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Living in an RV can be a great experience, but it’s not for everyone. There are some definite pros and cons of RV living.
Whether or not to take the leap and live full-time in an RV is a big decision. You want to make sure you gather information about the lifestyle and weigh all your options. You also want to look at the benefits and obstacles of traveling in different types of RVs – living in a travel trailer or fifth wheel full-time looks a little different from living in a motorhome.
Let’s look at some of the key considerations and things to know before living in an RV.
Pros of Living in an RV
Here are ten great benefits to living year-round on the road in an RV.
When you live in an RV, you have the freedom to go wherever you want, whenever you want. You’re not tied down to one location. If you get tired of the weather in one place, you can just pack up and go somewhere else.
Some RVs are more mobile than others. For example, it’s easier to travel in a van or small motorhome than a large fifth-wheel.
Overall, the mobility factor is a significant advantage to RV life.
2. Travel with the Comforts of Home
Something really wonderful about RV living is you can travel with all the comforts of your home – because the RV is your home!
You can avoid these regular travel burdens:
- packing and unpacking in different hotels
- minimizing your packing list
- sleeping in beds that aren’t your own
- not being able to prepare food or cooking in a kitchen unfamiliar to you
Traveling in an RV allows you to enjoy the adventure while still giving you a familiar and unique place to come home to.
RV living offers a lot of flexibility since you can change your location and home base as often as possible. If you want to spend the summer by the beach and the winter in the mountains, you can do that.
It also offers you flexibility with your money and time. You can save money in an RV that will allow you more financial freedom. Living a more minimalist lifestyle will also free up time to concentrate on the things you genuinely want to spend your days doing.
4. Cheaper Lifestyle & Cost Savings
RV living can be more affordable than traditional housing since you can save money on rent or mortgage, and utilities. Keep in mind you will need to budget for campgrounds and fuel, but you won’t be locked into these costs the way you are with rent or a mortgage.
Want to save more on camping? You can try boondocking for a couple of weeks.
Want to keep fuel costs down? Move campsites less frequently or camp in places closer to each other.
Many RV membership clubs let you save a ton of money on campsites if you plan ahead and use them frequently.
You can live a very cheap or very luxurious life in an RV, but most people can comfortably live this lifestyle on $1,800 – $3,500 a month, depending on your lifestyle. (For a breakdown of what we spend annually, check out The Real Cost of Full-Time RV Living.
NOTE: If you decide to finance an RV, you’ll need to budget for your payment. RVs can range enormously in price, so this can vary. We recommend buying what you can afford to purchase outright to keep costs down.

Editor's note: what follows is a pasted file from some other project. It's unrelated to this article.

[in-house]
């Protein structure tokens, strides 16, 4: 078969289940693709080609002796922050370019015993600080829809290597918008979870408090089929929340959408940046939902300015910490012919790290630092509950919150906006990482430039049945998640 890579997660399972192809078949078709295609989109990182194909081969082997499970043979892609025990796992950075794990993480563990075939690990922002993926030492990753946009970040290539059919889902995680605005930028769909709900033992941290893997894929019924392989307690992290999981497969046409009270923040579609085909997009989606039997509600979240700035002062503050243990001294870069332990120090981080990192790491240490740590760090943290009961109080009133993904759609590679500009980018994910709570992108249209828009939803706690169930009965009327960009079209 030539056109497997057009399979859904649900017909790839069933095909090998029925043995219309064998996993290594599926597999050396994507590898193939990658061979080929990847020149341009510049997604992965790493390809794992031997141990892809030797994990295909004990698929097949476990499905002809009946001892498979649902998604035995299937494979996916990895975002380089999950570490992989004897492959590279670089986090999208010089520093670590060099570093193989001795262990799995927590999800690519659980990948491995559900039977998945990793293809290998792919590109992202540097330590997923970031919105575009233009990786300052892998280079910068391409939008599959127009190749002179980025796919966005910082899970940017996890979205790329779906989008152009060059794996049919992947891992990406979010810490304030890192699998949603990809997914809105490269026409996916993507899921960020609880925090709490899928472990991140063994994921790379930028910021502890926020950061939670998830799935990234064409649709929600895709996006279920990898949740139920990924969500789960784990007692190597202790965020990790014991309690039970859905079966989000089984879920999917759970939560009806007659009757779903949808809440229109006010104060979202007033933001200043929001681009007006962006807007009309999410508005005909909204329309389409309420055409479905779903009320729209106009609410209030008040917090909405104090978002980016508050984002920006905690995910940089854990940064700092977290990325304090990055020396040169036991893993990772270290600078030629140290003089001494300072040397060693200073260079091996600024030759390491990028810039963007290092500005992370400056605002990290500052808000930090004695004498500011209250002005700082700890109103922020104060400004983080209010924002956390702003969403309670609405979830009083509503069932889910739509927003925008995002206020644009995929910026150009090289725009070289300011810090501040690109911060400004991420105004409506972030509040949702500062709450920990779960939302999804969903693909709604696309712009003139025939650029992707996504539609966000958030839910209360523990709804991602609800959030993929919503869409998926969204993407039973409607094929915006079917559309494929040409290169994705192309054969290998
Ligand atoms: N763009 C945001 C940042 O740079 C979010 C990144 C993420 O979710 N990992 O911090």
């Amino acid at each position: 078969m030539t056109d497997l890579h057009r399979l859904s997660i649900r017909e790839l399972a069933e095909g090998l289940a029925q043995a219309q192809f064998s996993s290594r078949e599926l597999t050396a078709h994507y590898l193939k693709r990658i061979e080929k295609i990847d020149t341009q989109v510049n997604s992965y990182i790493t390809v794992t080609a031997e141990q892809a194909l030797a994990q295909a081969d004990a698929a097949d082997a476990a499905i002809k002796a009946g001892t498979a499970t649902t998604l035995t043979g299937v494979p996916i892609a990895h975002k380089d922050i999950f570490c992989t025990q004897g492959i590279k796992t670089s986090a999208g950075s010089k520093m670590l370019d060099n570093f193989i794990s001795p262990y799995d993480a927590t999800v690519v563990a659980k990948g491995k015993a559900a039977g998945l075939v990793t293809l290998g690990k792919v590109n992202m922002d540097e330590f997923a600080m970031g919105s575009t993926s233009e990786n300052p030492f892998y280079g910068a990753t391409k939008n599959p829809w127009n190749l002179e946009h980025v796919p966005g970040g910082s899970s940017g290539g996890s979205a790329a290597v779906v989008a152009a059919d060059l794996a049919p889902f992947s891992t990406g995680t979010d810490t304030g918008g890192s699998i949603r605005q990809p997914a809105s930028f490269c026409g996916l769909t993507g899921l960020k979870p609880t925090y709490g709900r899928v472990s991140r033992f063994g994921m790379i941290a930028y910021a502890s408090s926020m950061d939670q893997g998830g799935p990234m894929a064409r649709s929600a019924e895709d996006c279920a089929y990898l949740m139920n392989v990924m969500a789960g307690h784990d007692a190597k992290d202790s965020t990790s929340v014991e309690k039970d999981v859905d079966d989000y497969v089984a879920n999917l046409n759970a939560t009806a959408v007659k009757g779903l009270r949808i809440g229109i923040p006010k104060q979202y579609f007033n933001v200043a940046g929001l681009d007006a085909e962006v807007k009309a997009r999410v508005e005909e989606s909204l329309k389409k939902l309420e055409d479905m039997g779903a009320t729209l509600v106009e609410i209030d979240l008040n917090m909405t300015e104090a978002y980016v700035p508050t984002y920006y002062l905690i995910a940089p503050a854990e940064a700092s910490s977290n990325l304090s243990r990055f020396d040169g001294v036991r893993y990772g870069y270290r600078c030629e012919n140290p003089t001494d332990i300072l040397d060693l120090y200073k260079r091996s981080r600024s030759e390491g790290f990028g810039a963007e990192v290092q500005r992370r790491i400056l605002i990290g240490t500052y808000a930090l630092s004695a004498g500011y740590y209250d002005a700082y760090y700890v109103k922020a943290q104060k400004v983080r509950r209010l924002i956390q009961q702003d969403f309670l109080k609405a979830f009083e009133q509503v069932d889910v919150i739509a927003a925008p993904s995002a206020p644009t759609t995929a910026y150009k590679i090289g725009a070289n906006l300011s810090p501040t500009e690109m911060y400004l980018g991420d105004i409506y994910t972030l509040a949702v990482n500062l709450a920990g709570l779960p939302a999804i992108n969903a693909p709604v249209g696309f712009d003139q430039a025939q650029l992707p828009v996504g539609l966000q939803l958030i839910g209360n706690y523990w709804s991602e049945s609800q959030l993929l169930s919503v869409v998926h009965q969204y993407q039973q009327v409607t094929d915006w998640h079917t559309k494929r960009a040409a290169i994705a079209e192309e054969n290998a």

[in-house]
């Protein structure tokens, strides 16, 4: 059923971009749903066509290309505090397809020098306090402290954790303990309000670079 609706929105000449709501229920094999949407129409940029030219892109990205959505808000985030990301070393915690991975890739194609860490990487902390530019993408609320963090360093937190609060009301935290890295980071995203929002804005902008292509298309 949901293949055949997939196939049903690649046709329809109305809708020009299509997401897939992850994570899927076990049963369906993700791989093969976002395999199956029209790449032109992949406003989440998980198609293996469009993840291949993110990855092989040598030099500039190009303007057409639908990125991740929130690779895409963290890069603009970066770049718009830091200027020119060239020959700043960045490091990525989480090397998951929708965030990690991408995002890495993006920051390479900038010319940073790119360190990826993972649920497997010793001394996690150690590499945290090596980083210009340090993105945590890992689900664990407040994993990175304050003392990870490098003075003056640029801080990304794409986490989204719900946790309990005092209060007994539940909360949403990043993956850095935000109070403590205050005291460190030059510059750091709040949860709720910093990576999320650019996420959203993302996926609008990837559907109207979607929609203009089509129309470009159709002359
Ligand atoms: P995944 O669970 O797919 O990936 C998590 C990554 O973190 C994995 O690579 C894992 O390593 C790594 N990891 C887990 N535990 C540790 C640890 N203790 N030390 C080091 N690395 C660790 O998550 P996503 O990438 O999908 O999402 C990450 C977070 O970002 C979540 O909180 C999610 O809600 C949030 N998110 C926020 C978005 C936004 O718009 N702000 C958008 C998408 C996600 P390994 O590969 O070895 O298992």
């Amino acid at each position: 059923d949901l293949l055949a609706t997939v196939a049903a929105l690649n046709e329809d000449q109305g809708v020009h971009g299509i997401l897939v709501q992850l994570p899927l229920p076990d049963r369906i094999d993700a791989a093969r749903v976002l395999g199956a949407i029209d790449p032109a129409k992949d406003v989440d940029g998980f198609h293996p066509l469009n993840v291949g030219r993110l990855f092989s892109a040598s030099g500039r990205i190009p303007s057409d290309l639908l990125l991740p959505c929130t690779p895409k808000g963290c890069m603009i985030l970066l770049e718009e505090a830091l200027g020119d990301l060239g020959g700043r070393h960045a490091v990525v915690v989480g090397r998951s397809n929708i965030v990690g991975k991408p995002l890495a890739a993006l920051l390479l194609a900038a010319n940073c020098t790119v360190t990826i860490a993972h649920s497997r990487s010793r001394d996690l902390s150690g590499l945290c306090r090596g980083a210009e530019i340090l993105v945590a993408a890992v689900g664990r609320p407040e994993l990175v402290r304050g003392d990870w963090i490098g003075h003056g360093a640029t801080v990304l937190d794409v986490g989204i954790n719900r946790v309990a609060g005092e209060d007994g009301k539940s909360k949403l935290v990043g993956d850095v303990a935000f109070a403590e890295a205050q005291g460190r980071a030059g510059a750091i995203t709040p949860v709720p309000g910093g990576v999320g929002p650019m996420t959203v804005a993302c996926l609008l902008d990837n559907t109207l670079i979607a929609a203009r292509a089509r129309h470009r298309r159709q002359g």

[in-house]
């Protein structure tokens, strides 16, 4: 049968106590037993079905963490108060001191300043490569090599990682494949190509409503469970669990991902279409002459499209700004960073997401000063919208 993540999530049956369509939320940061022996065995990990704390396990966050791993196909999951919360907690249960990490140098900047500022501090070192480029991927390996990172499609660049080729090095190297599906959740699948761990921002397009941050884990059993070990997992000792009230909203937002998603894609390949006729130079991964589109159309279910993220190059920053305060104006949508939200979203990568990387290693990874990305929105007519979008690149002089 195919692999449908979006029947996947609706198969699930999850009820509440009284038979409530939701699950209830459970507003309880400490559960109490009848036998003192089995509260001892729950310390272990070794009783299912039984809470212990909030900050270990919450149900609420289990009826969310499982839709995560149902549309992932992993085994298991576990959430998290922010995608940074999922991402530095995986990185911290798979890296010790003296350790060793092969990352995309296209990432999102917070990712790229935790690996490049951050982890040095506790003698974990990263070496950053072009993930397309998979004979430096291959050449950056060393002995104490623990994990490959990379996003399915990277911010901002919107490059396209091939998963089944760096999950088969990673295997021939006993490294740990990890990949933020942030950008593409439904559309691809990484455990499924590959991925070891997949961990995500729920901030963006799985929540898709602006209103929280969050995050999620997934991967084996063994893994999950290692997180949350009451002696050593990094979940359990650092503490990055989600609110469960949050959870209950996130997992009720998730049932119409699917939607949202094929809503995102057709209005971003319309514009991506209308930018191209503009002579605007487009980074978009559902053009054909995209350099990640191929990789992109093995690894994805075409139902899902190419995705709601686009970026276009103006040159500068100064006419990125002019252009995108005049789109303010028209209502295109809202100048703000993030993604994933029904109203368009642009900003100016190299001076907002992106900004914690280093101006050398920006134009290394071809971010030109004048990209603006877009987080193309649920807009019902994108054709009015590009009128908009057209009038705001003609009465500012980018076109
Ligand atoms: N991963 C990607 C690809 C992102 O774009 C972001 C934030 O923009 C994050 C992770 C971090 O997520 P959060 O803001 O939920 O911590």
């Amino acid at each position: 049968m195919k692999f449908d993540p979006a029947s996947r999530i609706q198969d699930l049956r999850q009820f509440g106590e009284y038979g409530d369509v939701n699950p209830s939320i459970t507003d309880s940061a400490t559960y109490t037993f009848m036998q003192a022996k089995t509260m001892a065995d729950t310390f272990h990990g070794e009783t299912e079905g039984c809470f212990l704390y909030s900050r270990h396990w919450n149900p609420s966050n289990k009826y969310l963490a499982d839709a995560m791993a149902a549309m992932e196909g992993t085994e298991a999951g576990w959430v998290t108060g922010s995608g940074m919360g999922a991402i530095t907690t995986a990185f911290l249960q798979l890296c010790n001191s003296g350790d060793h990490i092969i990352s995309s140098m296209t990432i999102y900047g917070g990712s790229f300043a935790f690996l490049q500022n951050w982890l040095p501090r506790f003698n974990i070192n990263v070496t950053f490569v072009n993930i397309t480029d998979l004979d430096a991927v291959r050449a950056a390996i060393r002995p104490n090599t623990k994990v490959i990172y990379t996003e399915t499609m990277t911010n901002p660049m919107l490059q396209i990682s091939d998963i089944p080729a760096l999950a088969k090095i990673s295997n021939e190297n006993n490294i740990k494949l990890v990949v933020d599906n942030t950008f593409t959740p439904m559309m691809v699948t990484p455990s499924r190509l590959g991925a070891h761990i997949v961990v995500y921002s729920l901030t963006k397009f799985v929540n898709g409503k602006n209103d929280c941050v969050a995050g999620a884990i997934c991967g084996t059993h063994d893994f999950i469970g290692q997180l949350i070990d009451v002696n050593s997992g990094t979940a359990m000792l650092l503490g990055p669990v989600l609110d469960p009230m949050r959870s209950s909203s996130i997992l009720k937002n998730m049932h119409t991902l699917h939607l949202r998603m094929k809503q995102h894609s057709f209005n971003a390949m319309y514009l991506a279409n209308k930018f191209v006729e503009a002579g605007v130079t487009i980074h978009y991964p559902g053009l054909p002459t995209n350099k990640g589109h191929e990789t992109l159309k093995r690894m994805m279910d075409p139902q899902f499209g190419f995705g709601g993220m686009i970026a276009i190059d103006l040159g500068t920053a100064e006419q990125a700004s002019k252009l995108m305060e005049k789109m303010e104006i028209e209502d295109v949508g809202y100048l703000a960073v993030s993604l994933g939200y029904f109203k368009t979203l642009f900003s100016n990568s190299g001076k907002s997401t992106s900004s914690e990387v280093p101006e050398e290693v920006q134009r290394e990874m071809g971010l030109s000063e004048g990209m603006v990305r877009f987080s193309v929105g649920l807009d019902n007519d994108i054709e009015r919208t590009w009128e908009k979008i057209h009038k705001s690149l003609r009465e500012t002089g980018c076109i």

For more information on how to RV on the cheap, check out the Ultimate Guide to Full Time RVing on a Budget.
5. Closer to Nature
With life in an RV, you become very in tune with the outside. It’s why many people love the lifestyle. It’s so easy to step outside to enjoy the weather, the scenery, and nearby wildlife.
Being in this environment often improves mood and can make you more active, leading to a healthier life.
6. Quality Time
Being in such a small space, you naturally spend a lot of time with your traveling partner, family, or pets.
Cozy campsites provide an area for everyone to gravitate toward and enjoy together. Exploring and trying new things is also a great way to bond and make the most of your time with your family.
Even spending quiet time in the outdoors with yourself can be very therapeutic.
7. Eco-Friendly Lifestyle
Living in an RV can be more eco-friendly than a traditional home, and the lifestyle will emphasize your consumption and resource usage.
Limited storage means we don’t like to carry many cleaning supplies or paper towels, so we find simple, reuseable cleaning solutions for our home on wheels.
If you are wild camping or boondocking – you can also invest in solar to create your own power. Find ways to conserve water so you can stay off-grid longer. Or look for alternatives to minimize waste, so you don’t have to find ways to dispose of your trash constantly.
Living with a small footprint is definitely a benefit of RVing, whatever your camping style.
RV full-time living allows you to simplify your life. It can be a challenging transition when you downsize to an RV, but embracing minimalism is a skill you’ll never lose, even after your RVing experience.
Learning how to cut your emotional ties with material possessions that you don’t need is an eye-opening process that will benefit you for the rest of your life.
9. Adventure and Experiences
One of the best benefits of living in an RV is that it allows you to have many adventures and explore many new places. It’s the main draw when people look at how to travel full-time.
RVing offers an avenue to create great experiences that you’ll remember for many years to come.
Living in an RV can be a great way to be self-sufficient and live on your terms.
It can provide a path for you to be free from a mortgage, a house and stuff that ties you down, and freedom to travel when you want, enjoying a more flexible lifestyle.
BONUS: Your Pet can Travel with You!
Bringing your furry friend along can be one of the most significant benefits of RV life for pet owners. Living on the road in an RV, you have the advantage of being able to bring along any four-legged family members on your travels.
Many full-time RVers choose this lifestyle primarily because they don’t have to leave their pets when they travel.
READ NEXT: Check out our post on how to go RVing with Cats: A Complete Guide.
Cons of Living in an RV